Vitamin E And The Heart
Many scientific studies have been conducted into the possible health benefits of vitamin E, although a lot of these studies have been observational rather than randomized trials. Some of these studies have shown significant benefits of vitamin E. The Nurse Study, for example, investigated the use of vitamin E supplements by 90,000 nurses. It found that the rate of coronary heart disease was decreased by between 30 and 40 percent. A study of more than 5000 people in Finland found a similar association between use of vitamin E supplements and a reduction in the rate of deaths due to heart disease.
Despite the positive results seen in some studies, other researchers have found no such benefits as a result of the use of vitamin E supplements. In a large, four and half year randomized trail that investigated the use of vitamin E supplements in 95,000 participants who had a high risk of strokes and heart attacks, no significant benefit was seen in the patients who received the supplements of vitamin E. There was no reduction in the number of cardiovascular events or in the rate of hospitalization in the participants who received vitamin E compared to those who were given a placebo.
Doses of more than 400 IU of vitamin E do not appear to be able to protect the heart or promote good health, and may even be harmful. One analysis found an increased rate of death in people taking doses of this size. However, there is some evidence that lower amounts of vitamin E may be beneficial for the heart.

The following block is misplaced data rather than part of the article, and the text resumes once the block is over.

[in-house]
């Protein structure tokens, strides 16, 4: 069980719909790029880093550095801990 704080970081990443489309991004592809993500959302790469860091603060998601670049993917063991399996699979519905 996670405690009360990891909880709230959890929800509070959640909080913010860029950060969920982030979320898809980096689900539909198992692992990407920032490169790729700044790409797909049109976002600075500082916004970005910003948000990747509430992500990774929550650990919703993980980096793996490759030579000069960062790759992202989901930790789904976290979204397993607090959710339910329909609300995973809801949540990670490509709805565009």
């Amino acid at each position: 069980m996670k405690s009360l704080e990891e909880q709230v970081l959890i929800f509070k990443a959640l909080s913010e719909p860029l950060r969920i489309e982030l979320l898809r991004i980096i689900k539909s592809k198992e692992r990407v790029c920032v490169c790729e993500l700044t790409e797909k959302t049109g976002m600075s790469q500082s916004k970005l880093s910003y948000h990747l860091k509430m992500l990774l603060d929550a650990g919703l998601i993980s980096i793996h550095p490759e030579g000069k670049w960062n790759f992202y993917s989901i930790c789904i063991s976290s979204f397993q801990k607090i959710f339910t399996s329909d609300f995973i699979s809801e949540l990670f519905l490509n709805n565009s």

Vitamin E is a vitamin that is soluble in fat. There are a number of different forms of vitamin E. The most active is known as alpha-tocepherol. Alpha-tocepherol is an antioxidant, which can help prevent the cell damage that can be caused by free radicals in the body. The damage caused by free radicals is believed to be a contributory factor in both heart disease and cancer.
Many foods contain vitamin E. Leafy green vegetables, vegetable oils and nuts are all good sources of vitamin E. A healthy, balanced diet should contain adequate amounts of vitamin E. The American Heart Association does not advise that people should take supplements of vitamin E, or of any types of antioxidants, in order to receive their possible benefits. It is best to obtain them from the diet alone, rather than to risk the potential dangers of consuming too much vitamin E.
Vitamin E can act as an anticoagulant, preventing the blood clotting, when it is present in high amounts. It is, therefore, important to avoid taking more than 1500 IU of vitamin E a day since this could result in problems with bleeding. For the same reason, vitamin E supplements should not be taken at the same time as other drugs that can prevent clotting or thin the blood, such as aspirin and warfarin.